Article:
I've written a melody in 4/4 time signature. The problem is that at 118 BPM the melody is ridiculously slow. I don't want to increase the BPM so I ignored the current time signature and simply shortened the gap between each note; making it faster at the same BPM. The problem now is that I can't seem to find the proper time signature for the faster version of the melody..

  • Can I ask why you don't want to change the BPM? This seems like an unnecessarily difficult requirement.
    – Richard
    Jan 31, 2017 at 1:02
  • The problem is I don't want the other elements of the music to be as fast, currently if I were to succumb to the appropriate tempo I would be using somewhere around 160 to 170 BPM..
    – user36492
    Jan 31, 2017 at 1:27
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    Another option is to change the articulation of each of the slow melody's notes over time, giving each individual note dramatic crescendos, vibrato, and other ornamentation so that they evolve as you hear them. This can give even individual notes that last for whole seconds a great deal of character and movement.
    – Kevin
    Jan 31, 2017 at 3:50
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    Carl Witthoft what I meant to say was that I reduced the note length
    – user36492
    Jan 31, 2017 at 14:48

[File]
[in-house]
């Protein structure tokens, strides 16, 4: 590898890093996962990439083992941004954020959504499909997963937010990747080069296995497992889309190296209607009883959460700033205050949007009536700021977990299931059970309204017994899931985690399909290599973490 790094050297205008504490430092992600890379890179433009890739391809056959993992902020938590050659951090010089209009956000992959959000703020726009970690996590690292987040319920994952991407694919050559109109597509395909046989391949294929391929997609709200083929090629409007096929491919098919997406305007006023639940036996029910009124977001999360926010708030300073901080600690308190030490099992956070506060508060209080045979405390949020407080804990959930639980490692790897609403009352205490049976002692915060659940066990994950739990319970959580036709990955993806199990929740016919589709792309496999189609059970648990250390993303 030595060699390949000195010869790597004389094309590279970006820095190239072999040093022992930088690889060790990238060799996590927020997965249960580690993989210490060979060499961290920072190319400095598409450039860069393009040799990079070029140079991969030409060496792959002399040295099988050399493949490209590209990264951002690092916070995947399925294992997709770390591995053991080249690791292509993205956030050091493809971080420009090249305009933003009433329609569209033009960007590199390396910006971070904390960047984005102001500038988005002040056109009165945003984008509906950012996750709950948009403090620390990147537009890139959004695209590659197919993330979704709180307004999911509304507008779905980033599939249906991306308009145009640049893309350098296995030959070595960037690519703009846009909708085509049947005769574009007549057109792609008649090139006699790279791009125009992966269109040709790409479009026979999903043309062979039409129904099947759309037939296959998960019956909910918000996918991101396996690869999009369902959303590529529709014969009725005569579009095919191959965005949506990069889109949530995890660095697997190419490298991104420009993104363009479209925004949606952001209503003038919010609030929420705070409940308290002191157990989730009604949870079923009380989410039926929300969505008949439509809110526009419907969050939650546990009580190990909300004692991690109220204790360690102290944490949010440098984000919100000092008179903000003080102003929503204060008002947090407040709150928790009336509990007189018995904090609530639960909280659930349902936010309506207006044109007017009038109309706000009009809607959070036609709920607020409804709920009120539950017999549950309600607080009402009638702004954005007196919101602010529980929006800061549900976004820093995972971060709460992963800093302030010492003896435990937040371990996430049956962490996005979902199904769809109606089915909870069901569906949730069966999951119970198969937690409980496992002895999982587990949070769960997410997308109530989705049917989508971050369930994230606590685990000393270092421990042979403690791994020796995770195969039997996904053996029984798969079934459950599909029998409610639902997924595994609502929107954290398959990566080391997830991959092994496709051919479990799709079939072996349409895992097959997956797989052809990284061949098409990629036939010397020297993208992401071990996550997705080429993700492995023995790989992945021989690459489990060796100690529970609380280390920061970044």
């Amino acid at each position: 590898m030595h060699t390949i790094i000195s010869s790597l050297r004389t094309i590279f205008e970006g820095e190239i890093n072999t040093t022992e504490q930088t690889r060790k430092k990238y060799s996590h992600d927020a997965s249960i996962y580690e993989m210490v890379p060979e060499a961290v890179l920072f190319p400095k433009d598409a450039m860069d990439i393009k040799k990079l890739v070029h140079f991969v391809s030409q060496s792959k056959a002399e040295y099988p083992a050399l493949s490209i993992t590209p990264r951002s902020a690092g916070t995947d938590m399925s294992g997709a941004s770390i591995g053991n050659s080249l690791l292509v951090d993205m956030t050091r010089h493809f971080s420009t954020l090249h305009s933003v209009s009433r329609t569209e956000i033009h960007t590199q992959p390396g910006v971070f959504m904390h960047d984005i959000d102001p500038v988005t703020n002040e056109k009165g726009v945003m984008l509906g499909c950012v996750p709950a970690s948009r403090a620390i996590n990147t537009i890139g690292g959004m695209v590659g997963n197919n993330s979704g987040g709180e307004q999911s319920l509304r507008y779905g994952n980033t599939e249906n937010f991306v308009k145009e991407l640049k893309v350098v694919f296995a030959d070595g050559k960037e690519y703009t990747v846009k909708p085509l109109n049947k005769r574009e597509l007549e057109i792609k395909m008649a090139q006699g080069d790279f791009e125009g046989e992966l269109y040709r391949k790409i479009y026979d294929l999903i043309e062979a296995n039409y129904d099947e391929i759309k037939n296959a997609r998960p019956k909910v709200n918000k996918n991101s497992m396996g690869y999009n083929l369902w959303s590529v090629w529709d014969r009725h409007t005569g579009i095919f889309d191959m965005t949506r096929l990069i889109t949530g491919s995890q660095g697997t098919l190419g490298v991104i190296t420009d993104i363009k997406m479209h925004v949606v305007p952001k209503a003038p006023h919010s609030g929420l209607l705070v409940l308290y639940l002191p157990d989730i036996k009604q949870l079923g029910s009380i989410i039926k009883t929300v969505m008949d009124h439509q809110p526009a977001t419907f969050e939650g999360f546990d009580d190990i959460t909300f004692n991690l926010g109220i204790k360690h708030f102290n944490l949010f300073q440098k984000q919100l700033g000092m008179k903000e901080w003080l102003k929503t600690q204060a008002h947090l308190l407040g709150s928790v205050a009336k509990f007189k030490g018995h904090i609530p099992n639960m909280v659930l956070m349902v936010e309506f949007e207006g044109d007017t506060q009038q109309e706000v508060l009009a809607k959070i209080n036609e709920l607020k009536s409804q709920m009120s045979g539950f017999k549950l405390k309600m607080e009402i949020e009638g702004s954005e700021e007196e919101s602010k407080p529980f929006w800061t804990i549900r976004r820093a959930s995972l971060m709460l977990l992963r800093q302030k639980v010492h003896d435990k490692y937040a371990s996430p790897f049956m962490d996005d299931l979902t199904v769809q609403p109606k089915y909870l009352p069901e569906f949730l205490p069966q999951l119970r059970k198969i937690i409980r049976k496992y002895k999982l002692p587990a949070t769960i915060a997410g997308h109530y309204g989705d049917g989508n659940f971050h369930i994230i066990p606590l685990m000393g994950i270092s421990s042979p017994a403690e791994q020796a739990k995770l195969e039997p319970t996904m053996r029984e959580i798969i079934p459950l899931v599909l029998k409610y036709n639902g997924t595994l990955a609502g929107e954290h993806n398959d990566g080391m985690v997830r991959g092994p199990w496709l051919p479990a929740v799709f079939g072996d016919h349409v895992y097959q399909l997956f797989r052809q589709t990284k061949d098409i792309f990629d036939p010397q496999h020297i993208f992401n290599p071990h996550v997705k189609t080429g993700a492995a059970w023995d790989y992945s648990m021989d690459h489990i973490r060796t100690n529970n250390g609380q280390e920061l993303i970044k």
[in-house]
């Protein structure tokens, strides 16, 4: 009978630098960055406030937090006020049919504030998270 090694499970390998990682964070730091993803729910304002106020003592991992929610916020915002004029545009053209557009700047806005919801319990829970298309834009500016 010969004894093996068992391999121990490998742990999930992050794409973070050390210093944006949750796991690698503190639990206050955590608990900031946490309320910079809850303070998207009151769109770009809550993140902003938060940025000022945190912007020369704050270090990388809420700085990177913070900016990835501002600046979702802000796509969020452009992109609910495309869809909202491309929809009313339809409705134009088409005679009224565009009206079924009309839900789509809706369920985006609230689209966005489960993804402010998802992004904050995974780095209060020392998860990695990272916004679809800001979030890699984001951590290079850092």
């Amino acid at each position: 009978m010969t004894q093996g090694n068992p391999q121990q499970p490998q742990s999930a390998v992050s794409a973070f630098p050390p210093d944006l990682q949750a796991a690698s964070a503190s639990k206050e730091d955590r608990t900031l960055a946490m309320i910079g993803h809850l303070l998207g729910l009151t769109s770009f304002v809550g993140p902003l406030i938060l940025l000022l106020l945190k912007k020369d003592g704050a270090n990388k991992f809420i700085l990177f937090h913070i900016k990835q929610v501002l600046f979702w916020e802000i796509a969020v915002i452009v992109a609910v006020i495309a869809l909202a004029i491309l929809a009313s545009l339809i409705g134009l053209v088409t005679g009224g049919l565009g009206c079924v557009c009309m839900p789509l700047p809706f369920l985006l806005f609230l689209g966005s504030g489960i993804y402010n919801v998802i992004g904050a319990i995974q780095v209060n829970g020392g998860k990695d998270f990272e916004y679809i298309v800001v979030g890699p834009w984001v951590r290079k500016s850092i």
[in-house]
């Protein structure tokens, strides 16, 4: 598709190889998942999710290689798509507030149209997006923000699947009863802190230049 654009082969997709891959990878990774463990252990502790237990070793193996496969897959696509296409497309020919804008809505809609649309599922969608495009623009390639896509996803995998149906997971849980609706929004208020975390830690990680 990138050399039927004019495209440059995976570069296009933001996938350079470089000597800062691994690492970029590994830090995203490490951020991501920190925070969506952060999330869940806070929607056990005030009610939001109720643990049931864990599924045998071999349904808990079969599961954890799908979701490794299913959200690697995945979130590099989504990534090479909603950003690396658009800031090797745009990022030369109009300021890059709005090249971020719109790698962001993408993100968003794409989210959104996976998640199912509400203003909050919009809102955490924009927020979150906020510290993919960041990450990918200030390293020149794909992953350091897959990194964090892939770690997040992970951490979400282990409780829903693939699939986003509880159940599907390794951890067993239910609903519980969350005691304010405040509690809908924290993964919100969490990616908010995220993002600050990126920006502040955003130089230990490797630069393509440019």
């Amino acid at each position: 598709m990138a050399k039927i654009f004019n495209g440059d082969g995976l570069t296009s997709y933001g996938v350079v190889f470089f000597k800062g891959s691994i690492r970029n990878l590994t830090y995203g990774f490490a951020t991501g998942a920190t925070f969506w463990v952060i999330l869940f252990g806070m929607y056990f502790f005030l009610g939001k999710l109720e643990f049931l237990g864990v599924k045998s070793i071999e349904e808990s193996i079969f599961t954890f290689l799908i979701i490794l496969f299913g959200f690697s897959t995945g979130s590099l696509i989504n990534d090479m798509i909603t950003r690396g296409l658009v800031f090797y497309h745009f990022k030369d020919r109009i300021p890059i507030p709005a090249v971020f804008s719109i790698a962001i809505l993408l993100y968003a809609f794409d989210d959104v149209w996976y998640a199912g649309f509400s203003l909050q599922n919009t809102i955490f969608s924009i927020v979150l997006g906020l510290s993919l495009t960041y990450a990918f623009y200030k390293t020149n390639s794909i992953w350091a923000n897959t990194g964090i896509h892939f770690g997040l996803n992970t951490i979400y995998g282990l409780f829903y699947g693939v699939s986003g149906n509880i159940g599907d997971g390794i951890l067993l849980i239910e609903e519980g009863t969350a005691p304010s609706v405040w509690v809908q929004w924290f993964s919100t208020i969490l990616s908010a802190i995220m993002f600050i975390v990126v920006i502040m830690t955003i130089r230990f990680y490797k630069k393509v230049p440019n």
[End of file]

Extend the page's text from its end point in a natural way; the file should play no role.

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    If you change notes, e.g. from quarter to eighth, or eighths to triplets, you've completely borked your meter. It's still not clear what you're doing. Jan 31, 2017 at 16:41

2 Answers 2


You could change it into 2/2 time; keeping quarter notes as is will make it twice as fast. Since the beat is now 2 quarter notes rather than one, it will be twice as fast.


If you want to have the melody change its speed without affecting the rhythm section, you're going to have a metric modulation - a modulation in tempo, in this case - only the melody will do a metric modulation. You could either do it continuous (where you increase the tempo over time) or disjointed (where you shift to the new tempo instantly). We call these modulations by their ratios - for example: double time, which is when the new tempo is twice faster than the old tempo, is called 2:1 (new tempo:old tempo). If only the melody were to go in double time, you could simply notate everything with half the note length (quarter->eighth and so on). Continuous, however, has a part when you're not in the old tempo and not in the new tempo, and that makes you sound "out of tune" rhythmically - analogous to bending a note. If you're gonna go for a continuous metric modulation, you might want to start it on the 1 beat and end it on the 1 beat (doesn't matter how many measures - if you're gonna go to a much higher tempo, you might want to make it 4 measures).

Good luck with your new polytempic music!